But that could change, the executive said, adding: “The Panama effort is actually really working. The question is whether the slope of the improvement is such that we’ll catch up, or get close enough. My guess is that the executive team is going to give it six or nine months and see if we are there, and if not, they’ll ask the question again.”

Another possibility: Murdoch Talking With Yahoo About Swap for MySpacepdf

News Corp.’s Rupert Murdoch has been discussing a deal to swap his MySpace social-networking site with Yahoo for a one-quarter stake in the Internet-portal company, even as he pursues his $5 billion offer for Dow Jones.

The talks with Yahoo are preliminary and began before chief executive Terry S. Semel resigned Monday, said a source familiar with the situation who spoke on condition of anonymity because the discussion is ongoing. It is unclear whether the talks will move forward under Semel’s successor, Jerry Yang.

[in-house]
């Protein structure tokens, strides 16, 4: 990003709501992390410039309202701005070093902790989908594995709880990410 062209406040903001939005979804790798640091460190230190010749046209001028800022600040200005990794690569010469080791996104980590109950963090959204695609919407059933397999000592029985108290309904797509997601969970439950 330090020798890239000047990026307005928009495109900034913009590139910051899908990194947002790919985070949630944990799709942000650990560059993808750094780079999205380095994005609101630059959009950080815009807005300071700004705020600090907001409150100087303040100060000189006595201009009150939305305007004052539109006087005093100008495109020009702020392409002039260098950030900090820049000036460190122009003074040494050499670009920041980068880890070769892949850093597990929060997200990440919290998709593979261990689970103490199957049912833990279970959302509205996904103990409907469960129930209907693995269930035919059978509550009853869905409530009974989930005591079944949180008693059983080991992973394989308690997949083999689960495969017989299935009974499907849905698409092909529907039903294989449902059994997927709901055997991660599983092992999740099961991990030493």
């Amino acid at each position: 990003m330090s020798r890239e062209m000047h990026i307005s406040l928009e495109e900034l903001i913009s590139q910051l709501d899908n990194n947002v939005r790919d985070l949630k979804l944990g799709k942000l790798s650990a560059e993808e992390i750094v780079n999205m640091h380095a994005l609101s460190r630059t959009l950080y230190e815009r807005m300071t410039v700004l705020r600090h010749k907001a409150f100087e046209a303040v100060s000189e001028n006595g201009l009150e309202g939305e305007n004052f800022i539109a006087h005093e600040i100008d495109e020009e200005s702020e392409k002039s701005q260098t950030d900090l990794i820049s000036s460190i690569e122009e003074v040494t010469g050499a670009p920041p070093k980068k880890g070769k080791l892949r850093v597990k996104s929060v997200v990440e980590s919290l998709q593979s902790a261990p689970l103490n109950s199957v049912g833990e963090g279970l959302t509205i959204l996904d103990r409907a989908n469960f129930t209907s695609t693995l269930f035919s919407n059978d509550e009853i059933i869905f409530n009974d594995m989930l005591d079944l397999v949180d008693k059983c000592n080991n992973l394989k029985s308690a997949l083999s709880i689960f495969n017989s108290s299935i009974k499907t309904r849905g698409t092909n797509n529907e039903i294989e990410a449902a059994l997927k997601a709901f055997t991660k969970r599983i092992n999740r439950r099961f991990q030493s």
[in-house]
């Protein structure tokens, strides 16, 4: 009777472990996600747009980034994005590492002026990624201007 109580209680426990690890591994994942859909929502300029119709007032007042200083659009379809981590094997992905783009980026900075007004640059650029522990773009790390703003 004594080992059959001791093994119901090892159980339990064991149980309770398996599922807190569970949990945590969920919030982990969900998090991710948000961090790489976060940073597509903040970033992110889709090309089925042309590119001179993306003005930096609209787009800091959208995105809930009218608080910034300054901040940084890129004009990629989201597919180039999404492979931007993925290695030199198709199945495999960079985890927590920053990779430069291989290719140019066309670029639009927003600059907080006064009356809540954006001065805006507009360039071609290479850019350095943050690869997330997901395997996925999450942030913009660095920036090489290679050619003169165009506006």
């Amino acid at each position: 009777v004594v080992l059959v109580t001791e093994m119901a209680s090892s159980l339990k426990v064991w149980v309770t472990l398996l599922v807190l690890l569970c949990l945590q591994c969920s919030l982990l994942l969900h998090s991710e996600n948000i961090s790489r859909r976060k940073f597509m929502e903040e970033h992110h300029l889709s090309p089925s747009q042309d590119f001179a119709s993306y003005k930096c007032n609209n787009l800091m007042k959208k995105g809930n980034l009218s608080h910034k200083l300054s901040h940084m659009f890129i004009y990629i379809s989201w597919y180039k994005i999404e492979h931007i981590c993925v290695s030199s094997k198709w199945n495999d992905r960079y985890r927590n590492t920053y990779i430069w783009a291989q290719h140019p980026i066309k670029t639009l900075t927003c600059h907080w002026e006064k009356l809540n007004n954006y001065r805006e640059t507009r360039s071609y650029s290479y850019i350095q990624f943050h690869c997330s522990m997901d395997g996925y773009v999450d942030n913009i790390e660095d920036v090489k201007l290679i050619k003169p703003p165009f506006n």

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June 19, 2007

Surprise!?! [10:08 pm]

A followup in contradiction to the NYTimes article on Microsoft’s increased influence in DC (cited in earlier entry Plus Ça Change): Microsoft Will Alter Vista Operating System

Microsoft has agreed to make changes to its Windows Vista operating system in response to a complaint by Google that a feature of Vista is anticompetitive, lawyers involved in the case said on Tuesday.

The settlement, reached in recent days by state prosecutors, the Justice Department and Microsoft, averted the prospect of litigation over a complaint by Google that Vista had been designed to frustrate computer users who want to use software other than Microsoft’s to search through files on their hard drives.